TLC has been very active in training professionals to become familiar with good treatment for BFRBs. Every year there is Professional Training Institute (PTI) which is a two and a half day intensive training program. This year TLC will expanded this important program so that more professionals can be trained. In addition, if a professional is interested in learning about treating BFRBs but cannot attend a PTI, there is an option to view an 8 hour training video. Many people have informed their therapists about these options and have initiated the process for their therapists to get the training necessary to help them.
4. What do you think the most important thing for people who suffer from BFRBs to know?
There are many important things for sufferers to know. The first important point is one that TLC shares regularly: You are not alone. Another important point is knowing that having a BFRB is not your fault. This is not a “fault” problem. No one asks to suffer from a BFRB. People either have the predisposition or they don’t. Two people can be in the same family and one will have a BFRB and the other one doesn’t. It is no one’s fault. This is also not a problem with will power. You cannot “will” this away any more than you can will your eyes to change color or will yourself to grow a few more inches. These struggles are real and will power alone will not solve the problem. BFRBs are challenging problems for many people and there is hope! Many people find that they can be helped successfully regardless of how long they have been pulling hair or picking skin. The most important thing to know? There is hope.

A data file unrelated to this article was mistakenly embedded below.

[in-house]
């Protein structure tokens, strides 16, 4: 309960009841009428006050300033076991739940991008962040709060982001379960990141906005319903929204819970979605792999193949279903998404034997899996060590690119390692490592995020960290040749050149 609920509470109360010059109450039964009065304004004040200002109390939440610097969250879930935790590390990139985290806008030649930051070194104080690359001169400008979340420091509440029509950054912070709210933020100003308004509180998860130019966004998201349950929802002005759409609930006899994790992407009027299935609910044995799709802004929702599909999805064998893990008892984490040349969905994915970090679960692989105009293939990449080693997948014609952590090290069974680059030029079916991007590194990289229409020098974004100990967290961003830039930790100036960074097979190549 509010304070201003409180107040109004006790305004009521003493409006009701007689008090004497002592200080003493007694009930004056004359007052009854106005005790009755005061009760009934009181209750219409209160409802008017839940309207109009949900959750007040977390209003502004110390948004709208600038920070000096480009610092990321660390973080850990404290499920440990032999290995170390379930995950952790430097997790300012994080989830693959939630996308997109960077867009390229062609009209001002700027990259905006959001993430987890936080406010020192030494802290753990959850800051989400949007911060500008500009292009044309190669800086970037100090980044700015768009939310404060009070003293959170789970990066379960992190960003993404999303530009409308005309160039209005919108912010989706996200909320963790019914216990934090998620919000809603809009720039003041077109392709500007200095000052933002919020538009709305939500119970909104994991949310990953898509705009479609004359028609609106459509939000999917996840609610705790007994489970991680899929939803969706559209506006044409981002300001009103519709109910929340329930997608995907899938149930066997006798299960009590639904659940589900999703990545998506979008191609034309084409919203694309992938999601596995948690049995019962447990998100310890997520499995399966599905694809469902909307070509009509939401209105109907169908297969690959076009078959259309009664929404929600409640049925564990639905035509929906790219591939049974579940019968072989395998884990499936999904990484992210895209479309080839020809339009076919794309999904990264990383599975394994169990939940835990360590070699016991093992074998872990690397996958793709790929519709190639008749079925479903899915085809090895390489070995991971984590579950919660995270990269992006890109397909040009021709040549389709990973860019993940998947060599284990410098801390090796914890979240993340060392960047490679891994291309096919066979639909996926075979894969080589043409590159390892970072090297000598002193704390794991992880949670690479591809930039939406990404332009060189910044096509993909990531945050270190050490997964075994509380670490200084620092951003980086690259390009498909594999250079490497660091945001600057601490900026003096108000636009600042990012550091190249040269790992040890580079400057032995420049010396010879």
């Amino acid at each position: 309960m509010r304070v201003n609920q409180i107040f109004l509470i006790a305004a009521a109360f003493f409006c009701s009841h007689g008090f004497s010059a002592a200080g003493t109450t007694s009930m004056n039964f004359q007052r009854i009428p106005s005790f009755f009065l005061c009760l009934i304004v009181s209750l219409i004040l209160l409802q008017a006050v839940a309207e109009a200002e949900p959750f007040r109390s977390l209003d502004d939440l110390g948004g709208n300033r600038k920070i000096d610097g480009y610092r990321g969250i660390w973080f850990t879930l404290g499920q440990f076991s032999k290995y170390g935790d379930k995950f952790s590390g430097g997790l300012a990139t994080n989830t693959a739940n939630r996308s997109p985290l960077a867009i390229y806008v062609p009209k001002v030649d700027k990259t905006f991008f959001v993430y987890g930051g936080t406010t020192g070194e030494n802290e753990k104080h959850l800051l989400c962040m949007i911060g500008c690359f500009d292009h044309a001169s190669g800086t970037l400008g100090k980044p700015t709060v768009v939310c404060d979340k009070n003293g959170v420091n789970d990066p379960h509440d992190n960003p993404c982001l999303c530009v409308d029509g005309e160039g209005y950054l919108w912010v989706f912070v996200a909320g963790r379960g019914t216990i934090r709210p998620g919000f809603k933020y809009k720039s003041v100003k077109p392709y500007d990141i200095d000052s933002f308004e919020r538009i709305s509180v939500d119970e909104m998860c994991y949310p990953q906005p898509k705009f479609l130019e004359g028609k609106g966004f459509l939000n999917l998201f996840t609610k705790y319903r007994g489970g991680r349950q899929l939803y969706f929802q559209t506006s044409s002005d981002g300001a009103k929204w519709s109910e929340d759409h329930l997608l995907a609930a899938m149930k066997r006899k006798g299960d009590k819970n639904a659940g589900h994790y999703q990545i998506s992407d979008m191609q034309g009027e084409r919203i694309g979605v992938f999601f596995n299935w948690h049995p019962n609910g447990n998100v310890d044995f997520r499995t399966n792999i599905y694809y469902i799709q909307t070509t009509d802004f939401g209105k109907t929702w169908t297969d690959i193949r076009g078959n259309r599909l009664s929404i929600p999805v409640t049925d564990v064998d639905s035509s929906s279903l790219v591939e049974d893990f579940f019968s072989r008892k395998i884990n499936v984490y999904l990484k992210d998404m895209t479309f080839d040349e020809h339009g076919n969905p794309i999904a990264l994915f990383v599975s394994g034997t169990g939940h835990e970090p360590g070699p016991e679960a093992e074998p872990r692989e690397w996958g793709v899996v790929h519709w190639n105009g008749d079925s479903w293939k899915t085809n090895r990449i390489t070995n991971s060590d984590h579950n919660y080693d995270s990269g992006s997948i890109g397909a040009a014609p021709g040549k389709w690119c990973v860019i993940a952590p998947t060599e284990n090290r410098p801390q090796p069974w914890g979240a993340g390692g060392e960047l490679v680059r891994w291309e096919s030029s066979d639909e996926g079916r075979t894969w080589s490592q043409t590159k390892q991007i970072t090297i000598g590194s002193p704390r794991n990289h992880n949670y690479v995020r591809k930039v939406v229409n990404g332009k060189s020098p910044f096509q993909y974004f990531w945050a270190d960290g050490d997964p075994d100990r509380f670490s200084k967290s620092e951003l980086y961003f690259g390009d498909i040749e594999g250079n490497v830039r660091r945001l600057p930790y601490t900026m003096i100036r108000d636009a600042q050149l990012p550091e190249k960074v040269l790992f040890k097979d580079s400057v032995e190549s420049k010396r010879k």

5. Do you think BFRBs are different for suffers in different age groups? Why or why not?
Absolutely. Every experience changes with age. Very young children experience BFRBs differently from adolescents and adults. Young children are usually blissfully free from peer pressure and self-consciousness about their appearance, whereas teenagers are often plagued with self-doubt and completely tuned into their peers opinions. Unfortunately the typical age of onset for these problems is during adolescence. It is tough to be a teenager in the best of circumstances, having a BFRB as well makes a typically challenging time even more difficult and complicated. These behaviors are tough on families too. Parents are often at a loss as to how to help their children. These difficult circumstances lead to a very complicated family dynamic. Therefore teens with BFRBs often experience shame, frustration and hopelessness about having the BFRB problem, and at the same time feel a lack of support, have poor communication and experience strife from family members. The BFRB problem can take on a life of its own and profoundly affect the family functioning. Many adults sufferers remember their adolescence as a particularly difficult time due to this phenomenon.
When a member of the family has a BFRB, is affects the whole family. Having a BFRB at a vulnerable age, such as adolescence is uniquely difficult.
Treatment is usually tailored to fit each age and developmental stage. Even though BFRBs are experienced differently by each age group, treatment is individualized to help address the particular needs of each person, and in many cases, the family too.
Written by Mackensie Freeman, a 16 year old who is a member of TLC’s Millennial Task Force, and works to raise awareness about BFRBs in the community by speaking with national media about her experiences with BFRBs. Read her story at Gurl.com here.